Gingivitis in cats What is it? causes and treatment

The gingivitis in cats is considered a periodontal disease feline consisting of inflammation and bleeding gums. Caused mainly by a bacterial infection, which originates with the remains of food that remain on the teeth inside the oral cavity.
Gingivitis is one of the most frequent oral diseases in cats, and we are going to talk about the causes, symptoms, treatment and prevention methods.

What is gingivitis in cats?

Gingivitis is an oral disease, in which inflammation of the oral or lingual mucosa of cats occurs. It is a common disease in young cats that does not present a serious clinical picture. However, if it is not treated in time, it can get worse. Gingivitis in cats is not contagious, it is a disease in which the immune reaction of each cat to dental plaque has a decisive influence.

Causes of gingivitis in cats

The causes of gingivitis in cats are quite broad. The main cause for a cat to develop gingivitis is the accumulation of tartar on the teeth in cats. Since gingivitis is an inflammation produced due to the bacteria present in tartar, which in turn are generated from the remains of food that remain in the mouth.

However, there are other causes why cats can acquire this disease, mainly if the cat is suffering from a disease that affects its defenses.

● Insufficient oral hygiene
● Immune problems
● Kidney failure or problems
● Presence of feline Calicivirus virus
● Presence of feline leukemia virus
● Presence of feline panleukopenia virus
● History of periodontal diseases
● Consumption of wet food

Symptoms of Gingivitis in Cats

The first symptoms of gingivitis in cats usually begin with swelling and redness of the patient’s gums. Then, due to the inflammation, you will begin to feel pain at mealtime.

This is why you can also notice the disease if you see a lack of appetite in your cat and even depression, irritability and a dull mood. Later, if the disease is allowed to develop, ulcers will appear in the oral mucosa with sialorrhea or excessive production of saliva and also the difficulty in eating solid feed will be increasingly noticeable.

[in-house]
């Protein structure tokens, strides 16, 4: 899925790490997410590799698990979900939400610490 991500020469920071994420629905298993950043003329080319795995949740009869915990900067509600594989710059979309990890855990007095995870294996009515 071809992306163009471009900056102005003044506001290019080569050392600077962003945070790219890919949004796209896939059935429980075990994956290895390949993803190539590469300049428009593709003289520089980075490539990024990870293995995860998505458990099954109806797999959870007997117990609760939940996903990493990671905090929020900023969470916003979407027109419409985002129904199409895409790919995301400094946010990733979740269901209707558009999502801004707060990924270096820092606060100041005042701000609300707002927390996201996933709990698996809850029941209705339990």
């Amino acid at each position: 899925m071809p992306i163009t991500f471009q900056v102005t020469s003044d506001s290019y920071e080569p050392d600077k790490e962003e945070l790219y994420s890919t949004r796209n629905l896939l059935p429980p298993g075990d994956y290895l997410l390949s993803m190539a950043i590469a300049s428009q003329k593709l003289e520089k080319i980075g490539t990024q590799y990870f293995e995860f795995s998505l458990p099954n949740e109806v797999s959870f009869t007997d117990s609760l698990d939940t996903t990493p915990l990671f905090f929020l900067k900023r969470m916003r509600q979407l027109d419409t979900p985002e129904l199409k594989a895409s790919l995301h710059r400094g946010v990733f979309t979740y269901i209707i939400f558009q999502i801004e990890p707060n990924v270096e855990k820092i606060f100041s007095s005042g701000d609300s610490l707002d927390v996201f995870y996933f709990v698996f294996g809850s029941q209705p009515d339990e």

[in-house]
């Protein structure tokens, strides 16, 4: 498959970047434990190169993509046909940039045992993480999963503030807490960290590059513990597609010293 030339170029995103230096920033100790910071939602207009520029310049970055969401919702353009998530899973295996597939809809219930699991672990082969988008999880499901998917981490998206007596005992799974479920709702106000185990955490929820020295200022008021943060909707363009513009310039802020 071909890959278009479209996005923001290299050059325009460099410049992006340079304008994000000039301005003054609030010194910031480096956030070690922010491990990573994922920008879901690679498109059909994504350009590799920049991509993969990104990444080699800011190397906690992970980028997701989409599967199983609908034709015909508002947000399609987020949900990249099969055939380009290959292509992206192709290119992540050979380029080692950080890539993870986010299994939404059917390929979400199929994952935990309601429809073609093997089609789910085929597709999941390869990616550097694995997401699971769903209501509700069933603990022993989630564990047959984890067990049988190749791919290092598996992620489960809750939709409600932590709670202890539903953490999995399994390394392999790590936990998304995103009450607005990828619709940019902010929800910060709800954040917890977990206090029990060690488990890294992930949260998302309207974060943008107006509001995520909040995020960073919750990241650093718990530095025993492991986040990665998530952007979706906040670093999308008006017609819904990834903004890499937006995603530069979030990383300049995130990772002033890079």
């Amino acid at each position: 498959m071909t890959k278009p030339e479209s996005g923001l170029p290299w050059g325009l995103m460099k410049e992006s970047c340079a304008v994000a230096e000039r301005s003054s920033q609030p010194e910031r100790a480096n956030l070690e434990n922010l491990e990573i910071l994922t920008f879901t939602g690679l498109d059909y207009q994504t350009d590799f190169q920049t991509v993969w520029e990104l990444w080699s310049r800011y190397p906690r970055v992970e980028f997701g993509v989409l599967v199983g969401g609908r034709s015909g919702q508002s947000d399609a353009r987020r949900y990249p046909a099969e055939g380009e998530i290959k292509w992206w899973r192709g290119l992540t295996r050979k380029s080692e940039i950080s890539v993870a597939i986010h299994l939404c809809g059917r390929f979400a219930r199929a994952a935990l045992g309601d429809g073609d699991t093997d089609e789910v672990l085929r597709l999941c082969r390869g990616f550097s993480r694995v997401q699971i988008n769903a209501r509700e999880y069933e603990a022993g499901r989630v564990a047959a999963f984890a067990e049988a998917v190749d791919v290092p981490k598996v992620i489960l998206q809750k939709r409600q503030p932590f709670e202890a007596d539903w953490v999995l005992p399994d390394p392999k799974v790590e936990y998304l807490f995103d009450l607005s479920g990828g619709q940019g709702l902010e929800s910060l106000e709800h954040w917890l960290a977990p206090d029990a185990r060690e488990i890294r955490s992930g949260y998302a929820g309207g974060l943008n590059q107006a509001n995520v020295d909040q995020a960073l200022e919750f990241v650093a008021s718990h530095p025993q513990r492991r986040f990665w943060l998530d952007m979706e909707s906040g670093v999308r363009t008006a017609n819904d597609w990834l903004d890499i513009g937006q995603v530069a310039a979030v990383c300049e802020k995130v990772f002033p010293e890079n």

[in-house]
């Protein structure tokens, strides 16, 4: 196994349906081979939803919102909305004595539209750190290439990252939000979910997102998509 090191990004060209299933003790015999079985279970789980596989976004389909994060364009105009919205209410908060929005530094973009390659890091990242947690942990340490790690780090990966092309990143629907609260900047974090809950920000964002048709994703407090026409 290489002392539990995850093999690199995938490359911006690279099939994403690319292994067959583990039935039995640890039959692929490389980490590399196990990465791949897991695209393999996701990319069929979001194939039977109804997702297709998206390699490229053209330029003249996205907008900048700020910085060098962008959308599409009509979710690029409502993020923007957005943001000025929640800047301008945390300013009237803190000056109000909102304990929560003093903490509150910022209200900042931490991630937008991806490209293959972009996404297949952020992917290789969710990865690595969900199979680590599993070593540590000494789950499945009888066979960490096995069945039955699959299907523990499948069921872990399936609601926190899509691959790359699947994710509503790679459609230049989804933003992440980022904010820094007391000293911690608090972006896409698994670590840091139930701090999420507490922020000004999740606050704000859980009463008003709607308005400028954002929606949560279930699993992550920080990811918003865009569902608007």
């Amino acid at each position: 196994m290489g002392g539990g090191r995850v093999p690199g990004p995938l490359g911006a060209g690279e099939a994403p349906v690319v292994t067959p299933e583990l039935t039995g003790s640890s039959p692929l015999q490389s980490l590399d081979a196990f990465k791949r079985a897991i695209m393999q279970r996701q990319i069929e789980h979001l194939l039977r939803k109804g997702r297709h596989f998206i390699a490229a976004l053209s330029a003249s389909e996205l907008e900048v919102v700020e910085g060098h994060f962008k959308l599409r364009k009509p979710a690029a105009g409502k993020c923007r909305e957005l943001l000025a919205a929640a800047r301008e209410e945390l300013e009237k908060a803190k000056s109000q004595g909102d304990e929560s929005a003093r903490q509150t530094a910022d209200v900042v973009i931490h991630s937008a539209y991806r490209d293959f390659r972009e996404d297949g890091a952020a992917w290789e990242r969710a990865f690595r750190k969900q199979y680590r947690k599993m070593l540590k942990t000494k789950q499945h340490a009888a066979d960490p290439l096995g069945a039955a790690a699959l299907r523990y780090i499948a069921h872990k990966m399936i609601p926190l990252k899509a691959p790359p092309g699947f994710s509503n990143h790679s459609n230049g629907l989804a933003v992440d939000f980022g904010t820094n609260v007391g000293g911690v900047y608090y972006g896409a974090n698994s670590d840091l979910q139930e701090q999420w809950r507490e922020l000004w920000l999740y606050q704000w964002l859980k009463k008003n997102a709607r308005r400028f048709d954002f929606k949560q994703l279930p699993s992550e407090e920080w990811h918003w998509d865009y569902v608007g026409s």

Other symptoms are:

● Sialorrhea or excessive production of saliva
● Oral inflammation
● Pain
● Halitosis (bad breath)
● Mouth bleeding
● Weight loss and in chronic cases anorexia
● Rubbing of the face against walls and other surfaces.
● Constant meows
● The cat will not let its mouth touch

The gingival pain often have symptoms common with other oral diseases both as body in general. This is why when you notice some of these symptoms in your cat you should take it immediately to the vet in order to have a correct diagnosis and start treatment on time.

Treatment to combat gingivitis in cats

The first step to begin a treatment to combat gingivitis in cats will be the correct diagnosis of the veterinarian, who will be in charge of detecting in what state of severity the patient is, that is, if it is a mild, chronic gingivitis or if the cause of the disease is viral.
For mild gingivitis, the patient will receive pain relievers to relieve pain, antibiotics to fight bacterial infection, and teeth cleaning to remove tartar.

If chronic gingivitis occurs, other complementary tests such as hemogram (blood tests), x-rays of the oral cavity, among others, will be necessary. Likewise, dental cleaning and the extraction of teeth that are severely affected will be carried out. When gingivitis has a viral cause, antibiotics will be applied and if there is no improvement, treatment with corticosteroids will be applied.

How to prevent gingivitis in cats?

The main advice to prevent gingivitis in cats is to maintain oral health. You should brush your cat’s teeth periodically (at least once a week) so that bacteria and tartar do not accumulate on the gums. However, as gingivitis can be caused by reasons other than poor oral hygiene, you should follow the following prevention tips:

● Avoid or reduce the supply of dry food to another type: It is proven that gingivitis is more frequent in cats that have a wet diet.
● Make visits to the vet for regular dental cleanings.
● Be aware of your cat’s immune system: Providing vitamins and adequate food that nourishes it properly and keeps it strong.

By following these tips you will act in favour of the oral health of your cat, however, we always recommend that any questions you have about the health of your feline consult an expert veterinarian to receive the appropriate recommendations as the case may be.

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